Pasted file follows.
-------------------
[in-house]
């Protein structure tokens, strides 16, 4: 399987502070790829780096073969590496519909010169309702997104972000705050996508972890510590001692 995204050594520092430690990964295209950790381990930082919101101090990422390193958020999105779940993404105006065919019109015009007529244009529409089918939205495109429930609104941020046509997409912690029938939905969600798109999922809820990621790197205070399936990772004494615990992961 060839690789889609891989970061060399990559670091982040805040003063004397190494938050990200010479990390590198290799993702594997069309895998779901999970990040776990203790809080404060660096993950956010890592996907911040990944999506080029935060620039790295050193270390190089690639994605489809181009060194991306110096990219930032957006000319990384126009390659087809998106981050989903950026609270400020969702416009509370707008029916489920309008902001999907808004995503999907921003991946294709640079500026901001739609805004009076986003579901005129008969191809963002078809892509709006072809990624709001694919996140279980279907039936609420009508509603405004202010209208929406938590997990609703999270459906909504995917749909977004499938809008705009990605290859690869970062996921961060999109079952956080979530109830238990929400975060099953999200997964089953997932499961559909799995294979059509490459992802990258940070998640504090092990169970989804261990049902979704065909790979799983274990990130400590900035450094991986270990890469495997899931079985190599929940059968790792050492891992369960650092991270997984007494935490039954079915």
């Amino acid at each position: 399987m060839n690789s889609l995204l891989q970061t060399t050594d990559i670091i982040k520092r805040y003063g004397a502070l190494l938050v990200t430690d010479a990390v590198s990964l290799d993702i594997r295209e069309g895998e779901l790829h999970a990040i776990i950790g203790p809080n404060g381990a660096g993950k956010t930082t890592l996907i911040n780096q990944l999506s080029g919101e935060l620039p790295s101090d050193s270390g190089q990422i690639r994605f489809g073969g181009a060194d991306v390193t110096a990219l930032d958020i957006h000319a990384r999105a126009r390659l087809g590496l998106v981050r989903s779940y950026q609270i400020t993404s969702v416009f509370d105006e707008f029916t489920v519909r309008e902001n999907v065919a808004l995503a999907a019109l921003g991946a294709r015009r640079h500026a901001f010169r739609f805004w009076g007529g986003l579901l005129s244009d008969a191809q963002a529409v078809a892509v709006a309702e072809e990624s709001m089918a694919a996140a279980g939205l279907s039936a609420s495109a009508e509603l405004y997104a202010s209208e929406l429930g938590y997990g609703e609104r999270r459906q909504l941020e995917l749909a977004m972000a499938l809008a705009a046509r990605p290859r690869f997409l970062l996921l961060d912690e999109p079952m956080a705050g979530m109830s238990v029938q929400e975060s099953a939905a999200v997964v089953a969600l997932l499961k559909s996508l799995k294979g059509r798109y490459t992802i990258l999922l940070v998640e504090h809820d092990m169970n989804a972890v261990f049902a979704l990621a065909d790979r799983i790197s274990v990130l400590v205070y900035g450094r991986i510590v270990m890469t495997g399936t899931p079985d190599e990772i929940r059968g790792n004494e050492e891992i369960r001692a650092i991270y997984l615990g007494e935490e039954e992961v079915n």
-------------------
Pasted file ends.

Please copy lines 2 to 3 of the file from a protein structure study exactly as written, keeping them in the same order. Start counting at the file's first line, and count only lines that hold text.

């Protein structure tokens, strides 16, 4: 399987502070790829780096073969590496519909010169309702997104972000705050996508972890510590001692 995204050594520092430690990964295209950790381990930082919101101090990422390193958020999105779940993404105006065919019109015009007529244009529409089918939205495109429930609104941020046509997409912690029938939905969600798109999922809820990621790197205070399936990772004494615990992961 060839690789889609891989970061060399990559670091982040805040003063004397190494938050990200010479990390590198290799993702594997069309895998779901999970990040776990203790809080404060660096993950956010890592996907911040990944999506080029935060620039790295050193270390190089690639994605489809181009060194991306110096990219930032957006000319990384126009390659087809998106981050989903950026609270400020969702416009509370707008029916489920309008902001999907808004995503999907921003991946294709640079500026901001739609805004009076986003579901005129008969191809963002078809892509709006072809990624709001694919996140279980279907039936609420009508509603405004202010209208929406938590997990609703999270459906909504995917749909977004499938809008705009990605290859690869970062996921961060999109079952956080979530109830238990929400975060099953999200997964089953997932499961559909799995294979059509490459992802990258940070998640504090092990169970989804261990049902979704065909790979799983274990990130400590900035450094991986270990890469495997899931079985190599929940059968790792050492891992369960650092991270997984007494935490039954079915």
């Amino acid at each position: 399987m060839n690789s889609l995204l891989q970061t060399t050594d990559i670091i982040k520092r805040y003063g004397a502070l190494l938050v990200t430690d010479a990390v590198s990964l290799d993702i594997r295209e069309g895998e779901l790829h999970a990040i776990i950790g203790p809080n404060g381990a660096g993950k956010t930082t890592l996907i911040n780096q990944l999506s080029g919101e935060l620039p790295s101090d050193s270390g190089q990422i690639r994605f489809g073969g181009a060194d991306v390193t110096a990219l930032d958020i957006h000319a990384r999105a126009r390659l087809g590496l998106v981050r989903s779940y950026q609270i400020t993404s969702v416009f509370d105006e707008f029916t489920v519909r309008e902001n999907v065919a808004l995503a999907a019109l921003g991946a294709r015009r640079h500026a901001f010169r739609f805004w009076g007529g986003l579901l005129s244009d008969a191809q963002a529409v078809a892509v709006a309702e072809e990624s709001m089918a694919a996140a279980g939205l279907s039936a609420s495109a009508e509603l405004y997104a202010s209208e929406l429930g938590y997990g609703e609104r999270r459906q909504l941020e995917l749909a977004m972000a499938l809008a705009a046509r990605p290859r690869f997409l970062l996921l961060d912690e999109p079952m956080a705050g979530m109830s238990v029938q929400e975060s099953a939905a999200v997964v089953a969600l997932l499961k559909s996508l799995k294979g059509r798109y490459t992802i990258l999922l940070v998640e504090h809820d092990m169970n989804a972890v261990f049902a979704l990621a065909d790979r799983i790197s274990v990130l400590v205070y900035g450094r991986i510590v270990m890469t495997g399936t899931p079985d190599e990772i929940r059968g790792n004494e050492e891992i369960r001692a650092i991270y997984l615990g007494e935490e039954e992961v079915n």